Mathematics in literature : modernist interrelations in novels by Thomas Pynchon, Hermann Broch, and Robert Musil
Engelhardt, Nina Malaika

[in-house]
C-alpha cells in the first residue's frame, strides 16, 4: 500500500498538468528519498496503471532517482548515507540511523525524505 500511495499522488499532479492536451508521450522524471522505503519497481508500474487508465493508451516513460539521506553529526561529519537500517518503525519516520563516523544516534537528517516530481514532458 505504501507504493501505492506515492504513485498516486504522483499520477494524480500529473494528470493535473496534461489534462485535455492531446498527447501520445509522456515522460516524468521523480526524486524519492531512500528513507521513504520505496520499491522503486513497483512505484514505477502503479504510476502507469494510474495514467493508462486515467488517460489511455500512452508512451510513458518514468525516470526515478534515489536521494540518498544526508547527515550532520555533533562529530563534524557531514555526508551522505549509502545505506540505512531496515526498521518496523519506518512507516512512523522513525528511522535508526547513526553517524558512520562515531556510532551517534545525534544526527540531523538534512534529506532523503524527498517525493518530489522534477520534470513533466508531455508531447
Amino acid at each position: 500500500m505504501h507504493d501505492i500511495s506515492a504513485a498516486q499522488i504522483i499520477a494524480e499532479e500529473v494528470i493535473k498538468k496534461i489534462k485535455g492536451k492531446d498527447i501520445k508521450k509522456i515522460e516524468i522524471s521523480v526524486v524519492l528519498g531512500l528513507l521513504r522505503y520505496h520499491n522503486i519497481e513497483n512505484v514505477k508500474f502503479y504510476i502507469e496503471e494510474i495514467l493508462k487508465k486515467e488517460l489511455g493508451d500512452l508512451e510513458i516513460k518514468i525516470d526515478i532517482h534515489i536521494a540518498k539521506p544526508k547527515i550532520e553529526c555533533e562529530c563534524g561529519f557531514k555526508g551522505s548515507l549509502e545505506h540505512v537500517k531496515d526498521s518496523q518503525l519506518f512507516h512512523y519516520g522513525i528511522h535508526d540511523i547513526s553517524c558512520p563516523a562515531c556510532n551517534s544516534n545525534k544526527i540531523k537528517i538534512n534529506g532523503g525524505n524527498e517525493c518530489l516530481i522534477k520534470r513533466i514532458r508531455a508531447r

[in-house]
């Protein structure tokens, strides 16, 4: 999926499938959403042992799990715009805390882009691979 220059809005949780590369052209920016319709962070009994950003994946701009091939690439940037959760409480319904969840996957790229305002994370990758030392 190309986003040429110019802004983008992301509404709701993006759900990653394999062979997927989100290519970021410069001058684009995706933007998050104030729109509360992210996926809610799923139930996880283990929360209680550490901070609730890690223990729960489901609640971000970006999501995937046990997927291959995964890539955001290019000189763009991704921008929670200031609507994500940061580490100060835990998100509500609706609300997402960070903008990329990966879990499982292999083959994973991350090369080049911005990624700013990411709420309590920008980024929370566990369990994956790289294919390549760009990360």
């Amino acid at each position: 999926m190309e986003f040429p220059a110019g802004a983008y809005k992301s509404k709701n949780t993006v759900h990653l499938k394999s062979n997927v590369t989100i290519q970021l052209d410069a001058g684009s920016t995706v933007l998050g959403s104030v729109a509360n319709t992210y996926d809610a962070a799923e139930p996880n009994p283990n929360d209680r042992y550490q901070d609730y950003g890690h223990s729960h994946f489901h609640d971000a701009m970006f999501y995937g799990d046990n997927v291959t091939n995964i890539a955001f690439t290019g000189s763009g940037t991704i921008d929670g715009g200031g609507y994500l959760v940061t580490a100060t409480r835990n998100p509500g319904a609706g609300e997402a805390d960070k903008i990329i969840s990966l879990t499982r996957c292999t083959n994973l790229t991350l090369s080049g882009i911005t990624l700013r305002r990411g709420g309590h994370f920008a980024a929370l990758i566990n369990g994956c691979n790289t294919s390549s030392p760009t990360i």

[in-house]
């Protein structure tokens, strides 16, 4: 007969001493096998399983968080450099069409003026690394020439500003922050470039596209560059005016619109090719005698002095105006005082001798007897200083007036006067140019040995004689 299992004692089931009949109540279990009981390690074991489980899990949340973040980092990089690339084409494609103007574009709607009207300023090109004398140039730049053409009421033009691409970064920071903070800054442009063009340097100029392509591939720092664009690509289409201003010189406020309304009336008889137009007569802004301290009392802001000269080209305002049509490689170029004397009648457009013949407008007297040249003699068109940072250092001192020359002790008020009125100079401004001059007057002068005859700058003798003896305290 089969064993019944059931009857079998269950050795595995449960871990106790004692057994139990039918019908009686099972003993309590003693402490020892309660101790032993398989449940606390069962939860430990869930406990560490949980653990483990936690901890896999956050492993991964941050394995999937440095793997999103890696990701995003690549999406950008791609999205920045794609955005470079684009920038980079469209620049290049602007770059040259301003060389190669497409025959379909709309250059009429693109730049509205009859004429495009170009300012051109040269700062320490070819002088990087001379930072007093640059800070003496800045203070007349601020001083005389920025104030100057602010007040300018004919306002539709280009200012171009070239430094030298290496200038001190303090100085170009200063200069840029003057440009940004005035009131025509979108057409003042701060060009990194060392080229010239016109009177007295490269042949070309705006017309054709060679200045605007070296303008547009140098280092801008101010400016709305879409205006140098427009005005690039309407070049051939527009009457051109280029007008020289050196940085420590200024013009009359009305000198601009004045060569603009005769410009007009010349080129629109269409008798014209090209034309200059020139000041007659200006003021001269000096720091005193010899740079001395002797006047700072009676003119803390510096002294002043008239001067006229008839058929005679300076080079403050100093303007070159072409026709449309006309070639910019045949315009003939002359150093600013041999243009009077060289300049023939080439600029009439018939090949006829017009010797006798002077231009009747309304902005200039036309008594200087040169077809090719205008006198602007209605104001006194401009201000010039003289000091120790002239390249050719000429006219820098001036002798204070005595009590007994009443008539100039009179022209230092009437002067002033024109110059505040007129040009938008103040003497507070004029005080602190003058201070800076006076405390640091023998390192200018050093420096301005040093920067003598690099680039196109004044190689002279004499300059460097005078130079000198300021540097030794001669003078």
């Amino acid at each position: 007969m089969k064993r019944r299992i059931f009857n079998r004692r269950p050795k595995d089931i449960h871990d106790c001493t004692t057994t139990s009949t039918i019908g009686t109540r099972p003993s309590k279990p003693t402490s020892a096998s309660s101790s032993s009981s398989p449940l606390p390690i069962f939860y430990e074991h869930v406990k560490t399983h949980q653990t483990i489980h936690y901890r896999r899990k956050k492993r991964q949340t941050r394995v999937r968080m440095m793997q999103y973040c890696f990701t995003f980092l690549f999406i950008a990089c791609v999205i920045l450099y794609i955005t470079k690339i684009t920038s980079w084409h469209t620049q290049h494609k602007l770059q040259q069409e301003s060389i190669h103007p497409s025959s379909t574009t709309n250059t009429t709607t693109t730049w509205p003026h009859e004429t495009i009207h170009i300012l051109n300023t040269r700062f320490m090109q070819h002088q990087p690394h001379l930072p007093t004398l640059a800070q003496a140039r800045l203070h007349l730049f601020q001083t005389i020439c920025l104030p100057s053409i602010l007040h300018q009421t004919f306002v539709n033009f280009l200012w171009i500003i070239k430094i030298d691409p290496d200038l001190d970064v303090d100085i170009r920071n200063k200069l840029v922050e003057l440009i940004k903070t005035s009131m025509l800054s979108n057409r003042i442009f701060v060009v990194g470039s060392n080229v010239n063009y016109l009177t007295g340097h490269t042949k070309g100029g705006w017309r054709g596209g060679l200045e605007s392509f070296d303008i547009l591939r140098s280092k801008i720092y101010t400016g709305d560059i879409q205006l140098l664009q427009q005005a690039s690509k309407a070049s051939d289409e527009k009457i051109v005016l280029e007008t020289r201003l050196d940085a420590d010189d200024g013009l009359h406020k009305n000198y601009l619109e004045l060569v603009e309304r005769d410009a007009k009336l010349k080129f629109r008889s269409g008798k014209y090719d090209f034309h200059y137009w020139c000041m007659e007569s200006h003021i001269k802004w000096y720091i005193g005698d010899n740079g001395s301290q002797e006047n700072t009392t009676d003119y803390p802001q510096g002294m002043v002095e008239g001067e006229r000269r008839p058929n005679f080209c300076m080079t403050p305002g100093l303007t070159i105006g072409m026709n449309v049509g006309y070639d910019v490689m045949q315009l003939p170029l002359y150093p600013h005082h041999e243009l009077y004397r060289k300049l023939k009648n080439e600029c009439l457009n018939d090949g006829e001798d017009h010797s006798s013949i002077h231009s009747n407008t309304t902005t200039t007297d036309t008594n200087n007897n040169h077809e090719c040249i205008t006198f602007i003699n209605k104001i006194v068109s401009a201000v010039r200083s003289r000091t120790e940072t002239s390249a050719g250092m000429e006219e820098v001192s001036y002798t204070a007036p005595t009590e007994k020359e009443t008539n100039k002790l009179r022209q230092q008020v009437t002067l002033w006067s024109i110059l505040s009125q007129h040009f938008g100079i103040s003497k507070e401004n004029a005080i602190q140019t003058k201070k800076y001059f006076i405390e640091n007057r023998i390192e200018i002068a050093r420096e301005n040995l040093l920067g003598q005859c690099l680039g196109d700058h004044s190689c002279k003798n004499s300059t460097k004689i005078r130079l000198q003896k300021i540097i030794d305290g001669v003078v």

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The focus of this thesis is on four novels’ illustrations of the parallels and interrelations between the foundational crisis of mathematics and the political, linguistic, and epistemological crises around the turn to the twentieth century. While the latter crises with their climax in the First World War are commonly agreed to define modern culture and literature, this thesis concentrates on their relations with the ‘modernist transformation’ of mathematics as illustrated in Thomas Pynchon’s Against the Day (2006) and Gravity’s Rainbow (1973), Hermann Broch’s The Sleepwalkers (1930-1932), and Robert Musil’s The Man without Qualities (1930/32). In the revaluation of mathematics during its foundational crisis, the certainty and rationality of this most certain science is challenged, and the novels accordingly employ mathematics as an example for the dramatic transformation of the modern West, the wider loss of absolute truth, and the increasing scepticism towards Enlightenment values. Crisis, however, also implied some freedoms and opportunities for literature and criticism. When the developing modern notion of mathematics is defined by autonomy and independence from the natural world, it bears traits more commonly associated with literary fiction, and the novels examine the possible convergence of mathematics and literature in the freedom of imaginary existence. The novels thus highlight the unique position of the structural science mathematics in the relation of the (natural) sciences and the humanities and suggest it to escape or straddle the perceived divide between the disciplines. The examination and historicising of relations between fiction and mathematical conceptualisations of the world as introduced in the major works by Pynchon, Broch, and Musil thus also contributes to distinguishing the specific conditions of studying mathematics in fiction in the wider field of literature and science.